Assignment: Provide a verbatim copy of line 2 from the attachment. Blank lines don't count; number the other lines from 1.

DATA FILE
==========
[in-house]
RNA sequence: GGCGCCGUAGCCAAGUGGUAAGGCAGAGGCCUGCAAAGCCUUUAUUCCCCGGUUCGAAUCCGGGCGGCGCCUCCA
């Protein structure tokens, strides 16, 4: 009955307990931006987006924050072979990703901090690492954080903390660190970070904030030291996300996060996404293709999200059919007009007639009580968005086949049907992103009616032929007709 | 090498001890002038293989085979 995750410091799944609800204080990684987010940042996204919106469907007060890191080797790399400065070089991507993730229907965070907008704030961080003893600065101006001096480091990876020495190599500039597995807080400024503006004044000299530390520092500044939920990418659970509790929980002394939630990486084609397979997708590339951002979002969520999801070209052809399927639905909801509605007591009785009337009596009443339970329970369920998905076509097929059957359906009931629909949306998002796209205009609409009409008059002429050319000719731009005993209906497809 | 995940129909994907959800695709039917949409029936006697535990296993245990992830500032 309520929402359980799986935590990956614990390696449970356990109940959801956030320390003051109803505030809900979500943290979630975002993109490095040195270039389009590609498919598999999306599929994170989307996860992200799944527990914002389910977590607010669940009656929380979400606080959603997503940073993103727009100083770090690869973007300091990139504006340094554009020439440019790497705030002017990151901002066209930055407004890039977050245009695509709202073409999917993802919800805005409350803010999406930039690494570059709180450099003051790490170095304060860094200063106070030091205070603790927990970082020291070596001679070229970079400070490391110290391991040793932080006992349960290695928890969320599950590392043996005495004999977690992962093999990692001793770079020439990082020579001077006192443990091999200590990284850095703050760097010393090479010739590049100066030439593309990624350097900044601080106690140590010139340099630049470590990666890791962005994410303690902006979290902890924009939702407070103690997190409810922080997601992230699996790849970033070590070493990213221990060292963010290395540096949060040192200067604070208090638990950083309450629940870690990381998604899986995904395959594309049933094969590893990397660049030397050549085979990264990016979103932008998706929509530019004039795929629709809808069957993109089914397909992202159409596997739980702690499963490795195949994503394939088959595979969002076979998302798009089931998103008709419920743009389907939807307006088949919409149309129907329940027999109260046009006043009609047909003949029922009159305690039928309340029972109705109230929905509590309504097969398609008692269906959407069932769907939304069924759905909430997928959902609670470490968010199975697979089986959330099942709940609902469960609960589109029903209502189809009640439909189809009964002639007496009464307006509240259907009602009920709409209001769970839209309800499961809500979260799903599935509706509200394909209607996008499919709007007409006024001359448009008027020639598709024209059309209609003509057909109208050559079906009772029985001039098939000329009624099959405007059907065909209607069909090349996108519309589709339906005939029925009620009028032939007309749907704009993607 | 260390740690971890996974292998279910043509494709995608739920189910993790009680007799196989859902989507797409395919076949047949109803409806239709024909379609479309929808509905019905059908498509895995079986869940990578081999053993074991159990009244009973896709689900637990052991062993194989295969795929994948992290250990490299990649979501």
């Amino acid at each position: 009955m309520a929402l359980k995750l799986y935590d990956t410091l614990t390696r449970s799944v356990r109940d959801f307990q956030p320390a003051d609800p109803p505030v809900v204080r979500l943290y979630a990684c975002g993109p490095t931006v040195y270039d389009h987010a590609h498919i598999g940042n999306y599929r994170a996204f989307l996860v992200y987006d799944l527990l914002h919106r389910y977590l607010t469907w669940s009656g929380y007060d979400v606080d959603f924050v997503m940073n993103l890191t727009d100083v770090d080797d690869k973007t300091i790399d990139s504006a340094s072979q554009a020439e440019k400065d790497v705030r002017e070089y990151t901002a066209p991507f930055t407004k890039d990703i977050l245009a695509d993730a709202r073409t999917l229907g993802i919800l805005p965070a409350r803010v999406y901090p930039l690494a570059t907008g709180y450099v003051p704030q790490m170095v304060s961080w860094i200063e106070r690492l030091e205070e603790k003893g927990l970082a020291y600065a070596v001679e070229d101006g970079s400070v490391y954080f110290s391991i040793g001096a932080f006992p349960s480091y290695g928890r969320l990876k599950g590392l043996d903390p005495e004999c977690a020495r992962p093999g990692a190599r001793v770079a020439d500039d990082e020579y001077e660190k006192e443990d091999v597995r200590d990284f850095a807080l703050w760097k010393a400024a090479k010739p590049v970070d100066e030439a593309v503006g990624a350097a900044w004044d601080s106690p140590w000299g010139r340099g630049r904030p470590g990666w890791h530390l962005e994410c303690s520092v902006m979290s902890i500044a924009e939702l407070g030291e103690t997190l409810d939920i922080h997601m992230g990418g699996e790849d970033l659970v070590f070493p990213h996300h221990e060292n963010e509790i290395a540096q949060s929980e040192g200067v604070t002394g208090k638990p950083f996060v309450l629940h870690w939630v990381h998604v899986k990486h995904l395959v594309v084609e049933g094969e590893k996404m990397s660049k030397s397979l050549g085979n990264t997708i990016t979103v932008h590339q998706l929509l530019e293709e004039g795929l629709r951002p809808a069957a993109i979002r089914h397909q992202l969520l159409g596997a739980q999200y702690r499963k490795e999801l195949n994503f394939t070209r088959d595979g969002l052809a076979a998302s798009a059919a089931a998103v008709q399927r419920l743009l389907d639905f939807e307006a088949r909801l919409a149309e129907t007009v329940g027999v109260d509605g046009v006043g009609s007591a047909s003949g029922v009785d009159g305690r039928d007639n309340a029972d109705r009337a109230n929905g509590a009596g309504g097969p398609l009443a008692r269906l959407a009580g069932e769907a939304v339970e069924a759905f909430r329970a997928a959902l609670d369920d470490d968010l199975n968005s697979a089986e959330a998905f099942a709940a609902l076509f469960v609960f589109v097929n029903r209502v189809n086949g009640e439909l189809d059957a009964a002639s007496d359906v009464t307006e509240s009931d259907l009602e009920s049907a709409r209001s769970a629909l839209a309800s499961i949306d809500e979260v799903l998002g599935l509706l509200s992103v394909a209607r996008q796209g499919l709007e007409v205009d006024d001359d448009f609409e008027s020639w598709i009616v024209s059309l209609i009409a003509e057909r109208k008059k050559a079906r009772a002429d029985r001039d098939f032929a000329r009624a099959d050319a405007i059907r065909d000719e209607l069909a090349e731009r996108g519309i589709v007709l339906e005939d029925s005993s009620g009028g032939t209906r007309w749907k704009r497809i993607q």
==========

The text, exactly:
RNA sequence: GGCGCCGUAGCCAAGUGGUAAGGCAGAGGCCUGCAAAGCCUUUAUUCCCCGGUUCGAAUCCGGGCGGCGCCUCCA